I’ve been doing the free-from party for a few years now and have learned a few tips and tricks along the way. Here are a few key pointers:

Keep it simple

At our house I tend to make everything gluten-free. It reassures me that there can’t be any cross-contamination, while at the same time meaning that the person whose party it is doesn’t feel like the odd one out for a change! It really is quite easy to do and the guests who can eat gluten neither seem to notice or complain.

Find yourself a really great gluten-free cake recipe

Like me, baking might not be your thing, but most people can put together a sponge. All you have to do then is ice it and, trust me, while your cake (like mine) might not be Instagram worthy, the children are too excited to care. Plus, there are so many exciting cake toppers out there that are gluten-free that you will be spoilt for choice! 

Shop around

If time allows, visit a few different places to get the best selection of gluten-free party food. I used Marks and Spencer for their chicken goujons, Sainsbury’s for their cake and Tesco for the crisps and nibbles etc. Asda also do great packs of cupcakes that I have used in the past or you could try their gingerbread biscuits. Provide some icing pens and the children can decorate them as part of their party bag.

birthday party with food allergies

Make the food interesting and (semi) healthy!

Perhaps this is just to make myself feel better, but I do like to offer some healthier choices too. You could try vegetable kebab skewers with halloumi, chopped vegetable sticks and dips, or fruit dipped in chocolate. These all seem to go down well.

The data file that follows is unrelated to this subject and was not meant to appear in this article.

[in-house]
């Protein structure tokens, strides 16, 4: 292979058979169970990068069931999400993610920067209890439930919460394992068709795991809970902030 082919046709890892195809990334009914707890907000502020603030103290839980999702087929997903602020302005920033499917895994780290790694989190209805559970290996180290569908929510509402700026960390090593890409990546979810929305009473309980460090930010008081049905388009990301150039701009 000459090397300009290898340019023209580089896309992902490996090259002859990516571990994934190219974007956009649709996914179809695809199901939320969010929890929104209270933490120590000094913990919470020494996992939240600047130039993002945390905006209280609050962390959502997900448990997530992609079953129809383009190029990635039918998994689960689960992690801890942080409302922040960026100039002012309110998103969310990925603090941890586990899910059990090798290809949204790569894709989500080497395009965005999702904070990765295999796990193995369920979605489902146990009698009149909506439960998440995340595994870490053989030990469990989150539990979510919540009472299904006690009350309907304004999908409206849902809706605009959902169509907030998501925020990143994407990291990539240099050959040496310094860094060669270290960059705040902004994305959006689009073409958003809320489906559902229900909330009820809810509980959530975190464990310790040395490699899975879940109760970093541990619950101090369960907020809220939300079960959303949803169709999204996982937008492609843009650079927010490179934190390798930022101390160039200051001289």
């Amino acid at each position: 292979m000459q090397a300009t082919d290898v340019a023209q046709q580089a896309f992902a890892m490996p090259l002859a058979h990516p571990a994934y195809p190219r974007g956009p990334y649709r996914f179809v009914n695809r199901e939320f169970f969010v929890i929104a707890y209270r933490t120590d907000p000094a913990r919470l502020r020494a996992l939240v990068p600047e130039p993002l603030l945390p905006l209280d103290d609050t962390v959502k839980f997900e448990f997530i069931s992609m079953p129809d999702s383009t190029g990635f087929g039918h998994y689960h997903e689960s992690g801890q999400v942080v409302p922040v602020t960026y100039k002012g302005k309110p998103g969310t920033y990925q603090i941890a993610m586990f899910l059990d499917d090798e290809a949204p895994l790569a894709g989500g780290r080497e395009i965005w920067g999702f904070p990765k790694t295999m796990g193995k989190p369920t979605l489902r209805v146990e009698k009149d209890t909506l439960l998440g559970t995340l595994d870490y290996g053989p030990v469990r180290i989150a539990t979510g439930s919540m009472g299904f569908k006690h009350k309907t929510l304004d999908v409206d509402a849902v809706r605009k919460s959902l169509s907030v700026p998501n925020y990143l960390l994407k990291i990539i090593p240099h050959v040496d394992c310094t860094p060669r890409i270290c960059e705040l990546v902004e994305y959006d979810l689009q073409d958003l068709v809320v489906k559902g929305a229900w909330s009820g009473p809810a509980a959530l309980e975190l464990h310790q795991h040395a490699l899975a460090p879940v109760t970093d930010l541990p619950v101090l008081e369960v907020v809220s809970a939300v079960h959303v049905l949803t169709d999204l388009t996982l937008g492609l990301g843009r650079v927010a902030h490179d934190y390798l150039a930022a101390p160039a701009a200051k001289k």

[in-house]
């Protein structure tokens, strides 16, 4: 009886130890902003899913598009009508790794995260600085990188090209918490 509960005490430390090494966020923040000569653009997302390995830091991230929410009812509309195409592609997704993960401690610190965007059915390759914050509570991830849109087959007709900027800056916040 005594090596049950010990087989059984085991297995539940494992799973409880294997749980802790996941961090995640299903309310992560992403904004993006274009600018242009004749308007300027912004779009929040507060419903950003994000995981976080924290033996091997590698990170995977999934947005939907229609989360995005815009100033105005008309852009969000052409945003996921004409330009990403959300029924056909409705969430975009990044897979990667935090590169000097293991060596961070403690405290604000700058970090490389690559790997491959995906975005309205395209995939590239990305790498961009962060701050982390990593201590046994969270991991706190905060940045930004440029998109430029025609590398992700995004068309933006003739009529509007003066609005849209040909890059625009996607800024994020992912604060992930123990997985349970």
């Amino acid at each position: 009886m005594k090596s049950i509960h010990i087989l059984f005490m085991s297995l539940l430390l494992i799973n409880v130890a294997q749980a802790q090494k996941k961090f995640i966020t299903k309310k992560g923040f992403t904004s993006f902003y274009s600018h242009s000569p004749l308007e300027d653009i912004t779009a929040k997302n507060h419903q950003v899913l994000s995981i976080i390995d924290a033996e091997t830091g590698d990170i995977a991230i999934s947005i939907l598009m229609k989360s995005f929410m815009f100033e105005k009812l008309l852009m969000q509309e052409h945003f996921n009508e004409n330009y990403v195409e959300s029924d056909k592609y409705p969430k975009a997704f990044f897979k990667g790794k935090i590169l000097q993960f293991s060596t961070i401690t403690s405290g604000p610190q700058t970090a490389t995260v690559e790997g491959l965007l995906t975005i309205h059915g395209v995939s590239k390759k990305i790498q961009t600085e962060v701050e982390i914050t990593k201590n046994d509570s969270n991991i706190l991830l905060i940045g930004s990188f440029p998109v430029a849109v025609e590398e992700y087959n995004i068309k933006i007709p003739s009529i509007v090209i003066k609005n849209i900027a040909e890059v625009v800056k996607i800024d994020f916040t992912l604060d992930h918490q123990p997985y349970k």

There is a certain pressure nowadays that makes parents feel as if they have to throw extravagant parties, regardless of cost. One thing I have learnt over the years is that the children (well mine at least) aren’t at all bothered about this as much as the parents. They love the slightly wonky cake if it’s decorated in their favourite theme. A few treats and friends to play with and they are more than happy.

birthday party with food allergies

Don’t forget the items that aren’t in the free-from aisle

A lot of crisps, sweets and chocolates don’t have gluten in them. A bowl of chocolate buttons next to some strawberries always goes down well, and don’t forget the jelly! I like to make jelly boats by cutting an orange in half, scooping out the flesh, pour in some jelly mixture made as per the instructions and leave to set in the fridge. When they are set, chop each section in half again, arrange on a plate and add a little flag made from toothpicks and tissue paper.

Check your numbers

Something I always forget is that I am not catering for the masses. Children rarely tend to eat that much when there is other fun stuff to do, so think carefully about how much food you actually need compared to the amount of food you buy – unless of course you are happy to eat party food for the following week!

About the author

gluten-free parentingClaire Latham is a freelance writer and mother who specialises in gluten-intolerance. You can find her at